Referring to FIG. 2A, for those pager transmitters which are activated by the application of a DC voltage instead of by a closure of relay contacts, one of contacts S1 of relay CR1 is connected to the positive supply voltage while the other is connected to a string of series connected resistors R8, R9 and R10. One side of resistor R10 is connected to ground. Resistor R9 is preferably a potentiometer. Thus, when contacts S1 of relay CR1 are closed, a positive voltage, the magnitude of which is determined by the values of R8, R9 and R10 and the setting of the slider on resistor R9 is provided. This positive voltage may be used to activate one of the pager transmitters.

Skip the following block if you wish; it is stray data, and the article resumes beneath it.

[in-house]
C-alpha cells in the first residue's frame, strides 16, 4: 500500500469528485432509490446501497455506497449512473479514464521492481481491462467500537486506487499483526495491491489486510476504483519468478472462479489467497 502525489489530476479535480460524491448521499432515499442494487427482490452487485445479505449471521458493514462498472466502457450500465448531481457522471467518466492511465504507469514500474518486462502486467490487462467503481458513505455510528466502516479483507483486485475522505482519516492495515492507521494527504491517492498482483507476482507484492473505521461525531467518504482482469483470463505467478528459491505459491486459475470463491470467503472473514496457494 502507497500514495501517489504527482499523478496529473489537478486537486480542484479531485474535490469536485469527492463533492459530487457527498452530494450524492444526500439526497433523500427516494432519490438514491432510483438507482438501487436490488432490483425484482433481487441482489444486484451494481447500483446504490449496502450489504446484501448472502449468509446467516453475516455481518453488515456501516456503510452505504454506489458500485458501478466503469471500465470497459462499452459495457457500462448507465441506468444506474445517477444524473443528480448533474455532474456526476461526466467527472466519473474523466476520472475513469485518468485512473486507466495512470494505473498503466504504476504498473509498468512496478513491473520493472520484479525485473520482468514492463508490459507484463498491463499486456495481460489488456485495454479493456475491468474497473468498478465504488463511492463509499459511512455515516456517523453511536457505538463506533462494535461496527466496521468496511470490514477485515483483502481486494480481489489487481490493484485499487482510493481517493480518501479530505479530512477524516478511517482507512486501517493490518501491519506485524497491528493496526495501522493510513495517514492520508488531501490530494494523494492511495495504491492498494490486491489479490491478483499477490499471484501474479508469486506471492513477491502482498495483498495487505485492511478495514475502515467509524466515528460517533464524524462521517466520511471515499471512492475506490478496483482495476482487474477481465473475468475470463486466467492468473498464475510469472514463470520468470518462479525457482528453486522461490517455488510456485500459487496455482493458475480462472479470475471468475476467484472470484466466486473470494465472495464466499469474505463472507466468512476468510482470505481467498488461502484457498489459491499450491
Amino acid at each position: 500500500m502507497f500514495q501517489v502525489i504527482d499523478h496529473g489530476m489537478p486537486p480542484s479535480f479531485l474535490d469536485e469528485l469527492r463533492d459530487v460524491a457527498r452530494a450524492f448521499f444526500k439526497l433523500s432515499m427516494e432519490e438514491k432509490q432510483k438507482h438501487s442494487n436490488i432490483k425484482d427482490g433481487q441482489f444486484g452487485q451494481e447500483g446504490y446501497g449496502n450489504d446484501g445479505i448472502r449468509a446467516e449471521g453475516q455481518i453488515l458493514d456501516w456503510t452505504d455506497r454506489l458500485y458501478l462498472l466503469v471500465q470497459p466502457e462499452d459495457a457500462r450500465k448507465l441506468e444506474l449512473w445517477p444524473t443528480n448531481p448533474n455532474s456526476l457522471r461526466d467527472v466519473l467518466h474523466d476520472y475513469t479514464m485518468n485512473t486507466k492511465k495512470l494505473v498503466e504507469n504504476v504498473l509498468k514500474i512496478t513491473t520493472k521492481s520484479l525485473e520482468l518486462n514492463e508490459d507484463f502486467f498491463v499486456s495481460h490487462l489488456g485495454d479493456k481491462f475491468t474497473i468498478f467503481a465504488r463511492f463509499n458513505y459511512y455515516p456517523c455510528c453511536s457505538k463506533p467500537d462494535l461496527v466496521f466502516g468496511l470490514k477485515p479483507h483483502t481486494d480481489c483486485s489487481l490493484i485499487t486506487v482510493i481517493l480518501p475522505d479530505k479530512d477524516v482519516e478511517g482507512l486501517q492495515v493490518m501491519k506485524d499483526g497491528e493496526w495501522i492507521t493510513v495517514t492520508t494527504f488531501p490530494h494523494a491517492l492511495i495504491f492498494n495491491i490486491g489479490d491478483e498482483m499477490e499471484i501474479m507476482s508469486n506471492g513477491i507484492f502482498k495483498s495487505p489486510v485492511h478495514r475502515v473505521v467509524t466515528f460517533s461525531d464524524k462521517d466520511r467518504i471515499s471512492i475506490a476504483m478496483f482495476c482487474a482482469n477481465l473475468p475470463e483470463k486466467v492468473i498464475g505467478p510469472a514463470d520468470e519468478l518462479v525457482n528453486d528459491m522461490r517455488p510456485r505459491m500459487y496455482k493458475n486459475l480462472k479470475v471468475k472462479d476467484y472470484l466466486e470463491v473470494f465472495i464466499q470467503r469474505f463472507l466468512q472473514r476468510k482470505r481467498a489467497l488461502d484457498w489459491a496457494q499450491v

Contacts S1 of relay CR1 may be used to close an audio circuit including an L-pad or as shown in FIG. 2B an audio transformer. In FIG. 2B, one of contacts S1 is connected to the analog input of the interface circuit (FIG. 2), while the other is connected to one side of primary winding P of transformer TR1. The other side of primary winding P is connected to audio ground The secondary S of transformer TR1 provides an audio output signal, preferably of reduced voltage due to a suitable step down ratio of transformer TR1, to activate a pager transmitters requiring an audio signal at its activation input terminals.